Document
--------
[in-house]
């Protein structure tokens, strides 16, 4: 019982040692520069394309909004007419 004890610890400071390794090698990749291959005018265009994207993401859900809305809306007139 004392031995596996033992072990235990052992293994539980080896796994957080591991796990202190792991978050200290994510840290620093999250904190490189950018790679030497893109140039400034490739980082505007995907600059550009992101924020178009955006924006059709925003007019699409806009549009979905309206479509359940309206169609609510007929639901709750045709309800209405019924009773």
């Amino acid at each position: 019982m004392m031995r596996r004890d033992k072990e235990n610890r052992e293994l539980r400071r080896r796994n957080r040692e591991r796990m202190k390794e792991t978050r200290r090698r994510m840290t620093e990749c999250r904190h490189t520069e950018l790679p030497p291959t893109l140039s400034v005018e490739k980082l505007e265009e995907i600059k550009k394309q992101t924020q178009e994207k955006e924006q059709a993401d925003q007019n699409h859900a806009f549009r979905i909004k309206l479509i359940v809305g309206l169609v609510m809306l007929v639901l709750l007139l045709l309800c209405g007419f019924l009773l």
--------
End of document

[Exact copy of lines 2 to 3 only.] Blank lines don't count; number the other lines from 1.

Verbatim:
């Protein structure tokens, strides 16, 4: 019982040692520069394309909004007419 004890610890400071390794090698990749291959005018265009994207993401859900809305809306007139 004392031995596996033992072990235990052992293994539980080896796994957080591991796990202190792991978050200290994510840290620093999250904190490189950018790679030497893109140039400034490739980082505007995907600059550009992101924020178009955006924006059709925003007019699409806009549009979905309206479509359940309206169609609510007929639901709750045709309800209405019924009773």
């Amino acid at each position: 019982m004392m031995r596996r004890d033992k072990e235990n610890r052992e293994l539980r400071r080896r796994n957080r040692e591991r796990m202190k390794e792991t978050r200290r090698r994510m840290t620093e990749c999250r904190h490189t520069e950018l790679p030497p291959t893109l140039s400034v005018e490739k980082l505007e265009e995907i600059k550009k394309q992101t924020q178009e994207k955006e924006q059709a993401d925003q007019n699409h859900a806009f549009r979905i909004k309206l479509i359940v809305g309206l169609v609510m809306l007929v639901l709750l007139l045709l309800c209405g007419f019924l009773l």